On Saturday, I got up at 6:15 to head to a 7:00 rehearsal, all on about three hours of sleep. When I came home at 10:30, exhausted and ready for a nap, I found package on my doorstep from my dad. Not wildly unusual, but since it wasn't around a holiday or my birthday and he hadn't said he was sending anything, this was curious.
Inside was a book.
My mother's best friend, Anita, wrote a memoir. She included seven pages on her relationship with my mom and my mom's battle with cancer. Already weepy because of the sleep-deprivation, this was not a gift I was prepared for.
But oh, how precious this gift is. I'm not sure how factual it is, seeing as how these memories are 20-30 years old (she lists me as older than my brother (nope) and my age at the time of mom's death at six (I was eleven)), but even if the diagnoses, treatments, or timelines referenced aren't quite accurate, the way she captured her friendship with my mom and my mom's personality are beautiful.
Being a motherless daughter is such an intrinsic part of who I am and I'm so used to my grief now that most days, I don't notice it. But as I spend more and more time being an adult, I'm increasingly angry at the incredible unfairness of not getting to know my mother as a person or a friend. Everything I hear suggests that I would have really liked her. I always think that I get my sense of humour from my dad, but the more I learn, the more I know that mom's in there, too. Consider this story of how my mom became friends with Anita:
We attended the same church, and it was there, while working at the annual rummage sale, we discovered we shared a spontaneous and somewhat quirky sense of humor.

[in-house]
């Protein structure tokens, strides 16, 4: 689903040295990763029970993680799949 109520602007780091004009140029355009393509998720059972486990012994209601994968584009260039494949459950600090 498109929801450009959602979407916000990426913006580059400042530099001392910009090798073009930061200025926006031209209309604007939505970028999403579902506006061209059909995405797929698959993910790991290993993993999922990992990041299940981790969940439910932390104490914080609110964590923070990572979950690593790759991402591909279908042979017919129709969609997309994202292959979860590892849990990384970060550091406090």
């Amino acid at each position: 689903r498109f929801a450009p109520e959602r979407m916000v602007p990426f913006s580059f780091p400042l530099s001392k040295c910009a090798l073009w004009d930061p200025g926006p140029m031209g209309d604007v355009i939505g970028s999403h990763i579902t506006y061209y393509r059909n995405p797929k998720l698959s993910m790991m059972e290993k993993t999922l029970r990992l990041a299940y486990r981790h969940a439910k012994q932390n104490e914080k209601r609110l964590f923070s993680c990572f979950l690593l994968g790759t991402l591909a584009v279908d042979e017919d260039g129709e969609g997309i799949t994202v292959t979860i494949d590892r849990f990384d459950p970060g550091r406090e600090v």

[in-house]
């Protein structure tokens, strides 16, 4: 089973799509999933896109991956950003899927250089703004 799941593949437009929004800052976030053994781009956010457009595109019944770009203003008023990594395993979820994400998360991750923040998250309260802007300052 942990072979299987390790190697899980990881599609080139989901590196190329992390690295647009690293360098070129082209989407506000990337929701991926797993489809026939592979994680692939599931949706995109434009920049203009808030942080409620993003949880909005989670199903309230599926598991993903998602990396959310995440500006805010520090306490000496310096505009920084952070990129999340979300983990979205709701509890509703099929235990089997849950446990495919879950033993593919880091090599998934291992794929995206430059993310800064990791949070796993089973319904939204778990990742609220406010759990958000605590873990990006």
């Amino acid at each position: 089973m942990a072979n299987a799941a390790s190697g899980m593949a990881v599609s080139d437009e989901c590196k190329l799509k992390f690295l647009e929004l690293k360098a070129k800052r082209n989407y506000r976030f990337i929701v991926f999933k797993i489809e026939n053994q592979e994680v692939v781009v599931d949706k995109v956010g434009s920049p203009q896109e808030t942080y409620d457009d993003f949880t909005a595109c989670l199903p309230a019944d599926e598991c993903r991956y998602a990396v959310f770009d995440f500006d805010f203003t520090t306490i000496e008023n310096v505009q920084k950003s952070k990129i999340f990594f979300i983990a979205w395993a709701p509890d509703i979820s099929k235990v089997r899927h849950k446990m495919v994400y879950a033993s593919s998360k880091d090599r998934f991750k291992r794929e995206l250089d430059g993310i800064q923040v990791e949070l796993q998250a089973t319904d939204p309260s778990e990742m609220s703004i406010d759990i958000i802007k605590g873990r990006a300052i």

I was sorting lingerie when I came across a pair of sheer, black, bikini pajama bottoms.
"Look," I said, placing the bikinis around my upper arm. "They fit."
Nancy looked at me from three tables down and said, "Those are mine."
Nancy was a petite size four and you'd have to do some serious multiplying to reach my size. She continued, "Sam likes the maid outfit better." While others looked at us in shock and dismay, our laughter echoed throughout the gym.
Looking past the cringe-factor of wondering how much truth there is to the idea that my mom wore a maid outfit for my dad, I find this exchange hilarious. It sounds so like some of the things I say.
Anita also recounts the beginning of the locally-famous ugly gift exchange tradition, which started with just the two of them and had grown to include fifteen or twenty of my parents' friends by the time mom died. At some point, my mother gifted Anita with a truly tacky ceramic poodle. A few days after I got married, I opened a box from Anita to find this poodle front and center. Tim didn't really get it, but I laughed and cried (much like I'm doing right now) and was just so touched.
|This poodle though.|
All this just to say that I miss my mom. I wish I'd known her. I wish my relationship with my dad and my brother were better. I wish things were different. But things aren't different, and I've built myself a life I love, a life I'm proud of.